This paper reviews how the current economic crisis has affected the European Union. The paper examines into details how the integration of the European Union is being tested and makes an attempt to project whether it will hold in the future. It should be noted that the Union is viewed as one of the most vulnerable to the recession because of the tight links it has to the rests of the trading centers around the world. The paper makes use of table and figures to put across this truth and uses statistics to show how the integration of the Union has been shaken. A deep examination of the steps taken to ensure that the Union is not sunk by the recession is reviewed and possible recommendations are made.
The emerging and advanced economies in the European Union are expereinci8ng the full sale of the global recession (Aiginger 2010 p. 1). Zoli (2009 p. 1) brings out three facts concerning the integration of the European Union with respect to its economy:
- Europe is struggling to go through the recession
- There is a requirement for a more forceful action in the financial sector
- There is a need for a better policy coordination.
As a matter of fact the European Union is struggling to overcome the recession. Zoli (2009 p. 1) attributes this to the strong links of the Union to the rest of the trading centers in the world:
The financial crisis is taking a harsh toll on both Europe’s advanced and emerging economies because of the global nature of the shocks that have hit both the financial sector and the real economy, and because of Europe’s strong regional and global trade links (Zoli 2009 p. 1).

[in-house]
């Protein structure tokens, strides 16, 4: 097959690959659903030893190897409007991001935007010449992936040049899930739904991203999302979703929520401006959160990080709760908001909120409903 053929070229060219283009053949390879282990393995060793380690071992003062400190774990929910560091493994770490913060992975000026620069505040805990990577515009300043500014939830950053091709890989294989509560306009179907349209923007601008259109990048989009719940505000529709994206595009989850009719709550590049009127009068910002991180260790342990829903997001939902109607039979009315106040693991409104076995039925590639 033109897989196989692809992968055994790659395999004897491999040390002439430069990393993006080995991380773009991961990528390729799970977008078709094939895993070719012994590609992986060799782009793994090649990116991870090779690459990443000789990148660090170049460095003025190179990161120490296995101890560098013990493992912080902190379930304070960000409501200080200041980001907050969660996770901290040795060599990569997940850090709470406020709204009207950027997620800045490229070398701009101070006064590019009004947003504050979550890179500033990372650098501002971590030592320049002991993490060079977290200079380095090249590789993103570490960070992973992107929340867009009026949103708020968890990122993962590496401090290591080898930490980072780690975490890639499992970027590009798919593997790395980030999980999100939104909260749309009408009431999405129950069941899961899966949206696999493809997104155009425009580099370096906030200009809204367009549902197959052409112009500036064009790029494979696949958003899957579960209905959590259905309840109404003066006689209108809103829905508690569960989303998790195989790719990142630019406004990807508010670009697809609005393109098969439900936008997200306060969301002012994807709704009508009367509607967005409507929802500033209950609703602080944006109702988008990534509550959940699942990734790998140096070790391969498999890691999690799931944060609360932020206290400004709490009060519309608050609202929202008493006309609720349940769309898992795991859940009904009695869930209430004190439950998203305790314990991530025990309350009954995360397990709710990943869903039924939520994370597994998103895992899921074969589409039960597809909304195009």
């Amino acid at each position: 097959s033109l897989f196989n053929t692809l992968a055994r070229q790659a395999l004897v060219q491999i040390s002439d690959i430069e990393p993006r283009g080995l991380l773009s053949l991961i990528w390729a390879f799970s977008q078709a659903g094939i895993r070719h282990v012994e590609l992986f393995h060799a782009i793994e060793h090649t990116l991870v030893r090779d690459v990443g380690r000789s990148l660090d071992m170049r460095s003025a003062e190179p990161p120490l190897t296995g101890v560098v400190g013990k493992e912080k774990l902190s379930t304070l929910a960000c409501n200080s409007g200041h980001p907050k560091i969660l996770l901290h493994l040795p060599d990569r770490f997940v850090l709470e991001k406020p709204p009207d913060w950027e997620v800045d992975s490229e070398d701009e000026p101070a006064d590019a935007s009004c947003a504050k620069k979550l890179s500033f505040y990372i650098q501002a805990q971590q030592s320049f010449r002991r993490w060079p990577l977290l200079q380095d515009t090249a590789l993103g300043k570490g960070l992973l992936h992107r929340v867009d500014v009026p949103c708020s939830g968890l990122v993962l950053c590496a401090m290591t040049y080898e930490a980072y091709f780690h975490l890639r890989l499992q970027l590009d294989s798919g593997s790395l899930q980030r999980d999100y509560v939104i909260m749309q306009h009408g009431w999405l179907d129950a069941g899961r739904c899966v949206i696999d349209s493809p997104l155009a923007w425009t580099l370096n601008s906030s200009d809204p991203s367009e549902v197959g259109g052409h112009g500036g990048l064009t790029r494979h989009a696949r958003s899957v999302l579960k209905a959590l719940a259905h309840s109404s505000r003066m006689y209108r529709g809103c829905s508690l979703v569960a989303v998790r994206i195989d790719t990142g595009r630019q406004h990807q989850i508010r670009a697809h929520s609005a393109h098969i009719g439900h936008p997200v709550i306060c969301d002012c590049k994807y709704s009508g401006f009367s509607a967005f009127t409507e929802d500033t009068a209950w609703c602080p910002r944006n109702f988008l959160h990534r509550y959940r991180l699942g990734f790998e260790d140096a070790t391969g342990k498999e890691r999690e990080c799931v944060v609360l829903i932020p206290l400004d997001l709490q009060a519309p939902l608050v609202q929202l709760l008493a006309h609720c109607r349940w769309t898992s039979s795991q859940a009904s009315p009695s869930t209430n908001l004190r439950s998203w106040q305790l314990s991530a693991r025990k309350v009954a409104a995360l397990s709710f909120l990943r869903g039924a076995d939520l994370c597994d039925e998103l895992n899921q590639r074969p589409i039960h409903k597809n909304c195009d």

The economic downturn has resulted to global, synchronized recession: “Tighter financial conditions, falling wealth, and greater uncertainty have triggered a sharp decline across all types of demand” (Zoli p. 1). Zoli (2009 p. 1) argues that this has resulted to unexpected collapsing of trade with the annual euro area exports reducing by at a yearly rate of 26 % since the last quarter of 2008. Explaining further on this, Zoli (2009 p. 1) argues that, “The plunge in demand, together with the reversal of commodity price increases, has pushed headline inflation to very low levels in advanced economies and has diminished concerns about inflation in many emerging economies.”
The strong economic integration of the European Union has attributed to the slowing down of the average growth as depicted by the following table:
Zoli (2009 p. 1) makes some notable remarks on the deviations which have been observed, for instance, Ireland, the Baltic economies, Spain, and the UK have been affected to a greater extent due to homegrown real estate booms. Greece and Hungary have been particularly affected by current account deficits and large public debt.
Er (2009 p. 1) reports that in the UK around 30,000 were being lost each month as business firms struggled to face the recession. The same case applies to Germany where some of the biggest companies have, “adopted new unfair policies towards recruitment in response to the developing recession” (Er 2009 p.1). Some of these unfair mean include, “dismissing temporary workers, implementing short-time work, and finally pushing through mass redundancies” (Er 2009 p. 1).